Like a lot of people, I'm a sucker for mostly anything with Neil Gaiman's name on it. (Not so much movie tie-ins or merchandise, but otherwise.) My latest bout of Gaiman-induced spending resulted in my owning M is for Magic and Interworld, a novel co-written with Michael Reaves.
Interworld is an adventure story for pre-teens (at least it read about that level to me) featuring Joey Harker, a rather average kid. Average except that one day he walked into a fog and out into another universe, one very much like his own, except that his parents gave birth to a daughter, Josephine, and not a son. Joey soon finds himself in another world still, but in this one Joey Harker has died by drowning. Joey's ability to walk between worlds puts him at risk to two opposing forces – Magic (called HEX) and Science (called Binary) – that each want control over all the worlds in the all possible universes. Joey learns that his double in each other world is also able to walk between worlds and that it is that duty to fight for balance between the forces of science and magic.
Once I got lost in my own house.
I guess it wasn't quite as bad as it sounds. We had just built a new annex – added a hallway and a bedroom for the squid, aka Kevin, my really little brother – but still, the carpenters had left and the dust had settled over a month ago. Mom had just sounded the dinner call and I was on my way downstairs. I took a wrong turn on the second floor and found myself in a room wallpapered with clouds and bunnies. I realized I'd turned right instead of left, so I promptly made the same mistake again and blundered into the closet.
Wow, long intro. I'm distracted – got a computer virus, yay! Or, you know, 83 infiltrations – and it's showing. Right now I could use a little less binary and a little more hex-the-pants off whoever did this.
In the afterword, Gaiman and Reaves (who I want badly to call Greaves – "Gaiman and Greaves" sounds better) talk about how Interworld was originally an idea for an adventure series on television, with a group of Jo/e/y Harkers fighting continuously for balance, which really makes sense to me because the novel works better as an episode than as a complete world unto itself. A number of characters are introduced, but remain unused. (Binary, for example, have only a guest appearance; HEX takes the starring villain's role.) It feels undeveloped or not fleshed out in other ways too. There is more room, much more room, to explore the similarities and differences between the various Jo, Joey, Jakon, Jerzy, etc and the way they feel about one another. Also, how they make the decision to help rather than live in ignorance on their own worlds, and so on.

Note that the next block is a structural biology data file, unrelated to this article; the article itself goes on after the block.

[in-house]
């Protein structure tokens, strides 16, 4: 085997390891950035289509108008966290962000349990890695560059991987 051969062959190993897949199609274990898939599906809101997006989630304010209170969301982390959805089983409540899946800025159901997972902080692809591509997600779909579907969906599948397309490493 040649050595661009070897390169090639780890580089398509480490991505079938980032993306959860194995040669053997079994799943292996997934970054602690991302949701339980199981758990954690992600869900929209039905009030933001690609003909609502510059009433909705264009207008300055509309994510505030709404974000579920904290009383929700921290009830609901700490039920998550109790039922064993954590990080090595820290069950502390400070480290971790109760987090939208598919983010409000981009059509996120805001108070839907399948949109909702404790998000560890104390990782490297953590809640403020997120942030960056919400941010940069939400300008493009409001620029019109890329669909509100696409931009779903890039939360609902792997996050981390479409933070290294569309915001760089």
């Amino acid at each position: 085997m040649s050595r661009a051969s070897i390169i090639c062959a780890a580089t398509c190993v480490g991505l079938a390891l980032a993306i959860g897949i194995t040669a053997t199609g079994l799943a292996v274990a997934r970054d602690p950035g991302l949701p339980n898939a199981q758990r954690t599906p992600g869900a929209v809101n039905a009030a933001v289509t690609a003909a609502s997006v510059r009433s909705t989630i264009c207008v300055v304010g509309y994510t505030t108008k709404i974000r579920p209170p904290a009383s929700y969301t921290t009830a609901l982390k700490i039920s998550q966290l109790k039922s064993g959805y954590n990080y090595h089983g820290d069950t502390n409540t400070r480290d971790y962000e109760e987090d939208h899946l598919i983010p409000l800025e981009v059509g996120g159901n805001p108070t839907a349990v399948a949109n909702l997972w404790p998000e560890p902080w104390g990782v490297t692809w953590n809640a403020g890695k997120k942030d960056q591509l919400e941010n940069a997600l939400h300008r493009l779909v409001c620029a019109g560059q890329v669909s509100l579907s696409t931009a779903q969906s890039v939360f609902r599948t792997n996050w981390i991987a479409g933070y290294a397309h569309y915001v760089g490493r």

My first thought about this book was that it feels like the season finale of a tv show. Actually, thought, it feels like a season premiere smashed up against the season finale. It begins with the introduction to world and characters, but ends with the sort of action sequence that needed a season's worth of build up. Too much is accomplished by the Joeys too quickly.
It is a very interesting idea and I agree that it would probably make a compelling television series, but it doesn't make the best novel. It feels too bare-bones in many ways and (as mentioned) the story is a bit uneven with too much beginning, too much ending, and not enough in between. I'm not sure this novel needed to see the light of day, at least not as anything other than enticement to get some television executive interested in developing a new series.
Neil Gaiman has written all kinds of books, screenplays, comics, short stories, and poems, for adults, young adults and children. If you've not read his books, you should. He has a website that I'm too lazy to look up the link for at the moment. Google won't let you down.
Michael Reaves is a screenwriter who has written for a number of television shows including Star Trek. He's also written books, short stories, and comic books. His website can be found at www.michaelreaves.com.
Gaiman, Neil and Michael Reaves. Interworld. New York: Eos, 2008.
Finished: 27 July 2009
Rating: 3 of 5 laser-armed bionanotic entities
This was my 6th book in July and my 28th book of 2009.